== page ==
The EU has recently approved the draft of a new regulation, which lays down the rules on EU fertilising products. Currently being finalized by the European parliament, Regulation (EC) No. 2016/0084 will come into force by 2022 and include all types of fertilisers, including mineral, organic, biostimulants, growing matters and industry by-products.
“Existing legislation does not cover all of the fertilisers on the EU market,” says Philippe Kuenemann, TSG’s Managing Director, France. “In addition, there is no harmonized legislation to guide the placing of products such as biostimulants on the European market. This new regulation will help make it more efficient for companies to register their products across Europe, as well as create more opportunities for companies to develop innovative fertilisers.”
The regulation defines a ‘fertilising product’ as “a substance, mixture, micro-organism or any other material, applied or intended to be applied on plants or their rhizosphere or on mushrooms or their mycosphere, or intended to constitute the rhizosphere or mycosphere, either on its own or mixed with another material, for the purpose of providing the plants or mushrooms with nutrient or improving their nutrition efficiency”.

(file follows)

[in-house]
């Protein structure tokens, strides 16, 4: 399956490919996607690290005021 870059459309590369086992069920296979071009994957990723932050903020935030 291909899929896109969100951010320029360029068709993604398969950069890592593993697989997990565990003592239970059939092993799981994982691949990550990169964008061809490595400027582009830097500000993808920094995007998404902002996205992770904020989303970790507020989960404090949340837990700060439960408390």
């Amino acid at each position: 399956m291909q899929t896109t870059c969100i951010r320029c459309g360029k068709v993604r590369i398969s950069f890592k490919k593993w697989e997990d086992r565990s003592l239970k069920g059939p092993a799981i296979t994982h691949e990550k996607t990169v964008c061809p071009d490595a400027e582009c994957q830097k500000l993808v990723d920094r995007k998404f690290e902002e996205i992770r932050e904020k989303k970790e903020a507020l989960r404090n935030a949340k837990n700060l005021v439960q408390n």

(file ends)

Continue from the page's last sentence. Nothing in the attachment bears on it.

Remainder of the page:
The new regulation gives a clear definition of biostimulant products, which were previously at the border between fertiliser and plant protection products. Biostimulants will be excluded from the scope of EU regulation 1107/2009, which regulates plant protection products.
Plant biostimulants will now only be considered a fertiliser and specifically as ‘a product stimulating plant nutrition processes independently of the product’s nutrient content with the sole aim of improving one or more of the following characteristics of the plant or the plant rhizosphere:
(a) Nutrient use efficiency
(b) Tolerance to abiotic stress
(c) Quality traits
(d) Availability of confined nutrients in soil or rhizosphere
In light of this, biostimulants will be in Category 6 of the seven new Product Function Categories (PFCs) defined by the future regulation. Category 6 is divided in two sections:
A. Microbial plant biostimulant
B. Non-microbial plant biostimulant
This distinction helps to establish the need for studies to be included in the submission dossier.
Compliance with contaminants
Additionally, biostimulants will have to comply with contaminants specifications as follows:
(a) Cadmium (Cd): 1,5 mg/kg dry matter
(b) Hexavalent chromium (Cr VI): 2 mg/kg dry matter
(c) Lead (Pb): 120 mg/kg dry matter
(d) Mercury (Hg): 1 mg/kg dry matter
(e) Nickel (Ni): 50 mg/kg dry matter, and
(f) Inorganic arsenic (As): 40 mg/kg dry matter
The copper (Cu) and the zinc (Zn) content in a plant biostimulant must not exceed 600 mg/kg dry matter and 1500 mg/kg dry matter, respectively.
Plant biostimulants shall also have the effects claimed on the label for the target plants. Authorities can check on efficacy and label compliance at any time.